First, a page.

Getting into bikes–especially in a town like Portland with such an established culture around them–is an exciting combination of learning the language of a subculture and feeling as though you are part of a movement to reshape mainstream culture, and creating a new language around that.
I struggled for a moment whether to start with this abstract thesis statement or to describe my run in with Norm this afternoon. I obviously went with the former to make the run in seem more meaningful.
Anyway, I spotted my fellow member of the Bikes for Humanity board coming to the 33rd and Powell intersection where I already was from the southeast. The light had just turned red, meaning this long light would have Norm and me sharing this space for close to a full minute, him pointed north and myself on the other side of the ODOT-controlled river of flying automotive metal pointed south.
This has happened to me several times, crossing Powell or Division or other major arterials in the city. Bikes can trickle to the front of the line of cars, often granted green-painted bike boxes to hang out in, so a cyclist is much more likely to see a friend or acquaintance on the other side of the light than a driver might. Likely there’s no sense in stopping to chat because either of you would have to wait for the light to cycle all the way back, and what would be the protocol for who would make such a gesture? Everybody’s time is valuable after all.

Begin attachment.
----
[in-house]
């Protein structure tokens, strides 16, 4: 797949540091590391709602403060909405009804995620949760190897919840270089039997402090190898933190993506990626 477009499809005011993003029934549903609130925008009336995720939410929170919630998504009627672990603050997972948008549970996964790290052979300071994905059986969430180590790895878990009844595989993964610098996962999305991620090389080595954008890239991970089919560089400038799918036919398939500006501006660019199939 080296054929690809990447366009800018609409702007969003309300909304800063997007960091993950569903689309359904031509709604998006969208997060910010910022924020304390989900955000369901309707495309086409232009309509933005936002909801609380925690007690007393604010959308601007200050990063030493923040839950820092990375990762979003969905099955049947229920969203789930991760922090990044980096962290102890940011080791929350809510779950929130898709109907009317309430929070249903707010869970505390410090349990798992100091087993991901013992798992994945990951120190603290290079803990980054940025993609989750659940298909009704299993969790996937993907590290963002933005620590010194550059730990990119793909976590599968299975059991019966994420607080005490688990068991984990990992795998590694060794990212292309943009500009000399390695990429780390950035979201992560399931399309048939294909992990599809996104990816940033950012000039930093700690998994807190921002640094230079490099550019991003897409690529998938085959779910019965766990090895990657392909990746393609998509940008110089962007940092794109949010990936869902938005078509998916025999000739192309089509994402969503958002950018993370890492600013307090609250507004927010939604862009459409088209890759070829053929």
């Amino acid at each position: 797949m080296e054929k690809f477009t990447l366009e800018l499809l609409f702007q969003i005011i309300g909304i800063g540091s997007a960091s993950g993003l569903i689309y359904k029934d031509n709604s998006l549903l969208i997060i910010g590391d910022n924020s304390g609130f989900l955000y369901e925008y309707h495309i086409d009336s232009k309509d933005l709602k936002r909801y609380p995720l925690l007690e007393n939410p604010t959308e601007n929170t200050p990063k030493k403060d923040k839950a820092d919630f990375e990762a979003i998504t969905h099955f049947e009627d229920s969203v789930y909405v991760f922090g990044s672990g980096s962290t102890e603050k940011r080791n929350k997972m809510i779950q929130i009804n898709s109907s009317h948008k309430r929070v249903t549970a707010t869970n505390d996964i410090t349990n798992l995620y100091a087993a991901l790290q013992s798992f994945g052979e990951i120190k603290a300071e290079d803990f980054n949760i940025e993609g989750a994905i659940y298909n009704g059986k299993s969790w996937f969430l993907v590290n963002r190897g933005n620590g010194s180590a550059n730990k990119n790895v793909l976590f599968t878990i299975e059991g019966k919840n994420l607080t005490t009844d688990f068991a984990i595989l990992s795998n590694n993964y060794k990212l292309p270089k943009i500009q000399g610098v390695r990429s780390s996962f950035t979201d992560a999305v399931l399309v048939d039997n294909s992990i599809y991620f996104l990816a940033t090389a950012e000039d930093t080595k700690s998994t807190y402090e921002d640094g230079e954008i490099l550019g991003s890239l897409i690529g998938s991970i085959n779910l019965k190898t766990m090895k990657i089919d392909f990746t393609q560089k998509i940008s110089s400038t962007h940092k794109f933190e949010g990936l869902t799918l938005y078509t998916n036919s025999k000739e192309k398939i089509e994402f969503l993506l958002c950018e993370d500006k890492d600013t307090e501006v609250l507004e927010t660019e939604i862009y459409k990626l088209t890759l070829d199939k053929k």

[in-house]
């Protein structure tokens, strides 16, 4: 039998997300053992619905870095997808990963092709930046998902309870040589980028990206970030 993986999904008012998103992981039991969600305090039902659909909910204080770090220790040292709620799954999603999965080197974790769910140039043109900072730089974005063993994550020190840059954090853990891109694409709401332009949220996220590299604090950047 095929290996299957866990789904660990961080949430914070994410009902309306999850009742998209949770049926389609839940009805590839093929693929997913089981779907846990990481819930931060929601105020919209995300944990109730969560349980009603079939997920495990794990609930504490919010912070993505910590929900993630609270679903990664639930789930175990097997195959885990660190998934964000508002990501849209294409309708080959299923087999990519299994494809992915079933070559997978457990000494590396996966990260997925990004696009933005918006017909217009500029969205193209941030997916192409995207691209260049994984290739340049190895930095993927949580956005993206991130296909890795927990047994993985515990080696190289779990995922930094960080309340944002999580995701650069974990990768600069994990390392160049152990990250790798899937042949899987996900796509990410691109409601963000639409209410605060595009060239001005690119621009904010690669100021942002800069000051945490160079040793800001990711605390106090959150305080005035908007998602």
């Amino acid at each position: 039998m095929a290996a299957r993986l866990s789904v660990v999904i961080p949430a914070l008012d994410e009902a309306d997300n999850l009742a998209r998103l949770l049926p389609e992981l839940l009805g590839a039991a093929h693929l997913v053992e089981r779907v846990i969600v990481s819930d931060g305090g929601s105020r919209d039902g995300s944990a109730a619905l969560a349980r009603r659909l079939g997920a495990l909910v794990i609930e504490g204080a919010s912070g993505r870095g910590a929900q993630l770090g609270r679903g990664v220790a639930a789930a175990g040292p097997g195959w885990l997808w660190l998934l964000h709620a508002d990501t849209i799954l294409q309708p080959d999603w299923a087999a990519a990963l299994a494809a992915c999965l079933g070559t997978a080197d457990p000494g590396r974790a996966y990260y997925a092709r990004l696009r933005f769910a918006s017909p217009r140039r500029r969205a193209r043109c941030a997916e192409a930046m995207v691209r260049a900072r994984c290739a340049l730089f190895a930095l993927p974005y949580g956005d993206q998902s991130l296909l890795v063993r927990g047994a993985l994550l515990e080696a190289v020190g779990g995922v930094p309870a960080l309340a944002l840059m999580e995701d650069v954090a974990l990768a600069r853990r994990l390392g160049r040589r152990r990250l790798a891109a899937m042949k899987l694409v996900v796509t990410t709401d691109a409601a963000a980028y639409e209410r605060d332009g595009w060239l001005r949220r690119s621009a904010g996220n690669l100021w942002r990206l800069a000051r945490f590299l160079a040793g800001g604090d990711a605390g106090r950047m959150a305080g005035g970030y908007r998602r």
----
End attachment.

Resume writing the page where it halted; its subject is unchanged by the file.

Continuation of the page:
I thought about texting Norm, but dismissed it. We smiled and waved as we straddled the arterial waiting for the light to change. Another time I shouted across Division with a friend of mine about whether we were going to the same wedding. I made a shivering gesture to comment on the whether. Then the light changed and we smiled and waved, just as Norm and I did today.
I think it has something to do with faith in friendship and movement at the same time and might have something to do with this gif I just made from pics I took at the Ladd’s 500: